The Best Ways to Have Productive Virtual Meetings
The most effective method for virtual meetings. Indeed, even with video conferencing and messaging apps, completely including remote workers in group and company meetings remains a challenge. There may be no replacing the experience of being physically in the room, however you can take steps to make these meetings more productive and inclusive.
The most important thing to remember when “meeting” with remote employees is that you can’t conduct the meeting in the same manner you usually would as if everyone were physically present. You have to find a way to replace the advantages that proximity has, especially the convenience of reading body language and picking up social cues. Unfortunately, these do not translate exceptionally well over a screen or a phone.
What remote employees need to participate in meetings is space and time to speak. You can provide this space and time in several ways:
- Ask the physically present participants to pause for a second before jumping into the conversation. This practice gives remote employees time to get a word in, plus it helps counter any time delays caused by the conferencing technology.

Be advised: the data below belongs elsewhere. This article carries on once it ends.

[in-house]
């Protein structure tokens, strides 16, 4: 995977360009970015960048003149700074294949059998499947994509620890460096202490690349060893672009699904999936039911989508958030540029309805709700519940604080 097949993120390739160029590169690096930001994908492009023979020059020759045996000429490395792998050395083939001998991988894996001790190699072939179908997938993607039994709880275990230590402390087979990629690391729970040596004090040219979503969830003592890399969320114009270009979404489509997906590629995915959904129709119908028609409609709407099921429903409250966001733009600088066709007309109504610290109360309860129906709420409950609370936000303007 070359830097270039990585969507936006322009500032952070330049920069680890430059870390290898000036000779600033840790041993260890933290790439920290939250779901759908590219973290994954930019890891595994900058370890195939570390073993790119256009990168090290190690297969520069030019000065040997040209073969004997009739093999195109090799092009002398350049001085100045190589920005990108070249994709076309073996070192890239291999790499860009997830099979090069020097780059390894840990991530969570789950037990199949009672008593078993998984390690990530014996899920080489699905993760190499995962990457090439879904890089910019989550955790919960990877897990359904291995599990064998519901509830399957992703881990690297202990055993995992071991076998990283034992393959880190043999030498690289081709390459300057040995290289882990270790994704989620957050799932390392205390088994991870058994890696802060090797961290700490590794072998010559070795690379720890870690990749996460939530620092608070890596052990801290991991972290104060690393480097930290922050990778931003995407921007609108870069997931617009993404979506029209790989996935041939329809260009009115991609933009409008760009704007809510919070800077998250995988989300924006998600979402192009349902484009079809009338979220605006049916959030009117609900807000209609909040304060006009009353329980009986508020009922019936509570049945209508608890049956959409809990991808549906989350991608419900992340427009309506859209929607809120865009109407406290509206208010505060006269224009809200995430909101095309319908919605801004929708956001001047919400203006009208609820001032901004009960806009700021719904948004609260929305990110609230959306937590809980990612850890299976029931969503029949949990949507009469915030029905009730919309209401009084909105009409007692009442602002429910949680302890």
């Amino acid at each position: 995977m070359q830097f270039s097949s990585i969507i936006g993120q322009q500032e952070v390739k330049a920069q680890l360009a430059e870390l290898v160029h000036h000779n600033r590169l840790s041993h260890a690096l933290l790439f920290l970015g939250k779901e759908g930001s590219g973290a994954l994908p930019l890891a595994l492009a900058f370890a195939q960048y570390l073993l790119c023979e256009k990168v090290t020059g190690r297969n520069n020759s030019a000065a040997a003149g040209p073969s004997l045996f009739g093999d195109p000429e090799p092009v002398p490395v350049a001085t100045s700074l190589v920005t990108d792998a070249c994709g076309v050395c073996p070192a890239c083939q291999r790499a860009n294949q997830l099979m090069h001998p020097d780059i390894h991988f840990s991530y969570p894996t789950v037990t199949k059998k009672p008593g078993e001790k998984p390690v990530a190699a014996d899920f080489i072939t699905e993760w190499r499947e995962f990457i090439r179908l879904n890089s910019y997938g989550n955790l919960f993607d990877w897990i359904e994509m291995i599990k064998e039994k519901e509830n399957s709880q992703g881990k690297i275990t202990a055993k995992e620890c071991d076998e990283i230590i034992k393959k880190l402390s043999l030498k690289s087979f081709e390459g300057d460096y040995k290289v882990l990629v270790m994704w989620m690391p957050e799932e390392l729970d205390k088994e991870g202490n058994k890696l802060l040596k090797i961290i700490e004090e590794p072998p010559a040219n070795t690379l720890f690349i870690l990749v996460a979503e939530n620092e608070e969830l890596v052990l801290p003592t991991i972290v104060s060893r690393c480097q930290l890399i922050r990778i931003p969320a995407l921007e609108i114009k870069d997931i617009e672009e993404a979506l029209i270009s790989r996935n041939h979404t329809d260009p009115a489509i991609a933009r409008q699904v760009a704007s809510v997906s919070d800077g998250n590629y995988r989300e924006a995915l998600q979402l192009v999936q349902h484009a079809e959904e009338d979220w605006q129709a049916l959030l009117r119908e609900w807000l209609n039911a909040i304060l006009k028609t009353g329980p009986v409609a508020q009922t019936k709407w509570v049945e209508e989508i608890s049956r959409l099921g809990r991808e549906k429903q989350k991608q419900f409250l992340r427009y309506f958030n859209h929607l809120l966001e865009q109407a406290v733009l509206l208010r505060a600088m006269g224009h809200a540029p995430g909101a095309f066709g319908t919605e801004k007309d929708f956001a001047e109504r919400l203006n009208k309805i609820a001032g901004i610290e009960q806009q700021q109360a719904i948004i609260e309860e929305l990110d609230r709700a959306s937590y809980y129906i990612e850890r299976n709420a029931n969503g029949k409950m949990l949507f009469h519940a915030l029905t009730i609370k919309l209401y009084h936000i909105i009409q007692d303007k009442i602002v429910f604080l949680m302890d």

- Whoever is leading the meeting should regularly encourage remote employees to add anything if they have something to say, preferably before moving on in the agenda.
- Whenever possible, have a remote employee lead the meeting or a section on the agenda. This exercise focuses on the remote speakers and can help remind everyone that the meeting isn’t just happening in the physical room.
- If your remote employees happen to be located in the same workspace, occasionally setting their site as the physical meeting space can help your non-remote employees get a feel for the challenges of being remote during a meeting.
Some preliminary work before the call can also aid in the meeting becoming more efficient:
- First, test any systems ahead of time so that it works for everyone when the meeting starts.
- Second, email the agenda in advance so everyone knows what to expect.
- Third, assign someone in the meeting room to be the contact person that remote employees can email or message if they have concerns, questions, or issues.
After the meeting, check-in with remote employees and be candid about their experience. What worked well, and what could be improved? See what you can do to accommodate them in the next meeting. Here are some questions to ask your employees to create the transparency and open dialogue that will help you provide the support they need to be productive from home:
- How comfortable are you with your home office setup?
- What is your preference/need around accountability for work tasks?
- What is your preferred level of social interaction while working from home?
- What does your day-to-day reality/routine at home currently look like?
- What are your preferred means of communication while working from home?
- Do you have the tools you need to create a structure for your workday and set of priorities?
You may not fully replicate the experience of physically being in the room, but taking these steps can assist remote employees to feel more involved and make the meeting itself run more efficiently.